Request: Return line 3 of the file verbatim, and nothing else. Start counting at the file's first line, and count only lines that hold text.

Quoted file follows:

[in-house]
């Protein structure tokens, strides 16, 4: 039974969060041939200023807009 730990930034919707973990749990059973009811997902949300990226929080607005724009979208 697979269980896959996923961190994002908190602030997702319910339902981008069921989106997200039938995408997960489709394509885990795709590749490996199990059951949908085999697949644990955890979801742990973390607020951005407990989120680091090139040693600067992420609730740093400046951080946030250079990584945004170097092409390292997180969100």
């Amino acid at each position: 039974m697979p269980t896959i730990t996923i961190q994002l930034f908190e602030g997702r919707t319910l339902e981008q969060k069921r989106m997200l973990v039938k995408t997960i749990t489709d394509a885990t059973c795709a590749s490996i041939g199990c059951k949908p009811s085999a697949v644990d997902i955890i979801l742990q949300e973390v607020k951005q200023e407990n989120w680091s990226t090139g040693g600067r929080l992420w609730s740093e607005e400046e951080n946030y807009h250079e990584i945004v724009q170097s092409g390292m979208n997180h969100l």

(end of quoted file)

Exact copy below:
């Amino acid at each position: 039974m697979p269980t896959i730990t996923i961190q994002l930034f908190e602030g997702r919707t319910l339902e981008q969060k069921r989106m997200l973990v039938k995408t997960i749990t489709d394509a885990t059973c795709a590749s490996i041939g199990c059951k949908p009811s085999a697949v644990d997902i955890i979801l742990q949300e973390v607020k951005q200023e407990n989120w680091s990226t090139g040693g600067r929080l992420w609730s740093e607005e400046e951080n946030y807009h250079e990584i945004v724009q170097s092409g390292m979208n997180h969100l």